If you want to ease into the idea of using jalapenos in a jam, just chop one the first time you make this. Then adjust up or down from there.

I highly recommend that you wear gloves when you chop and seed the jalapenos. If your skin is dry or sensitive at all, they will burn for hours after handling these peppers!

You should also be very careful to NOT touch your face, even after a couple of washes. The capsaicin will stay on your skin and will BURN your eyes, even hours later!

Let me know if you try the jalapenos in this jam or if you prefer it with no peppers!

Blackberry Jam Recipe | No Pectin added!

Recipe by Tanya Ott


Prep time


Cooking time




  • 350 grams (about 2 1/2 cups) blackberries, fresh or frozen

  • 250 (1 1/4 cups) grams granulated sugar

  • 1 Tablespoon lemon juice

  • 2 jalapenos, chopped and seeded, optional


  • Place all ingredients in a medium-sized, heavy bottomed saucepan. The jam will froth up while cooking so make sure to use a pan that is at least twice the size needed for the ingredients.
  • Stir together until well combined and crush berries while heating over medium heat until the mixture reaches 220F. If you don’t have a thermometer, you can place a small plate in the freezer when you start cooking your jam. To check the jam, place a teaspoon of jam on the plate. If it gels immediately, the jam is ready. If it doesn’t, cook a few more minutes and try again.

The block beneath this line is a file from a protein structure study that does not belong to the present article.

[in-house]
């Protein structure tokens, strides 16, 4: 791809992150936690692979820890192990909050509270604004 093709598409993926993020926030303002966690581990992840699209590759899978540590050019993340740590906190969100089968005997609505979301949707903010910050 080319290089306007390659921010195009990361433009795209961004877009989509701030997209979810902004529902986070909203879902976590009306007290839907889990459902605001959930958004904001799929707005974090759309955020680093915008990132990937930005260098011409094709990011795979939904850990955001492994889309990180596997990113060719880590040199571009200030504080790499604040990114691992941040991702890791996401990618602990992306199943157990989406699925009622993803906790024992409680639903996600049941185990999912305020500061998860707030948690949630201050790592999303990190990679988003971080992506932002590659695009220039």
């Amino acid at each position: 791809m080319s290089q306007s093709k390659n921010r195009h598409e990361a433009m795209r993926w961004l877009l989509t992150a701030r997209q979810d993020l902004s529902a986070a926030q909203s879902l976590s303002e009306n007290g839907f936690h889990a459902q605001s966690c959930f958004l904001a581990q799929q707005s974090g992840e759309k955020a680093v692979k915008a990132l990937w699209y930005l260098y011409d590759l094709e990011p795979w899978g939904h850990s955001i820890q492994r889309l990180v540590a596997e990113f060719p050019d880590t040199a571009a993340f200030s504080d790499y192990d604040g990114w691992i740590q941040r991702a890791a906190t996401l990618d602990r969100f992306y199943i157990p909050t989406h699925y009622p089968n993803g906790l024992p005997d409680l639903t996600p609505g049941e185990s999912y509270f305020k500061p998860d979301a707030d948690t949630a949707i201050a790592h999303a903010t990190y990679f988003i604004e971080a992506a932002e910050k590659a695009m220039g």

• When your jam reaches 220F, remove from heat and pour into clean jars. Screw on lids immediately. If you are not canning (preserving) the jam, store in the refrigerator for up to 3 weeks.
  • If you are canning (preserving your jam, place in a large pot with enough water in it to completely cover the jar. Boil for 10 minutes. Carefully remove from water and allow to cool at room temperature for 24 hours. You should hear a ‘pop’ from the lid within 24 hours. If you didn’t, it is not sealed properly and should be stored in the refrigerator for 2 to 3 weeks or in the freezer for 3 months.


  1. Pingback: 12 Easy Jalapeno Jam Recipes » Lady Decluttered

  2. Vicki Wilson

    Well darn that’s good stuff! Based on the ingredients and the well written recipe I knew I’d like it, so first time out I made a double batch. I subbed a large Serrano pepper (with seeds and membranes) for the jalapeños and it was nice and spicy. Can’t wait to try it on a toasted roll or even Greek Yogurt!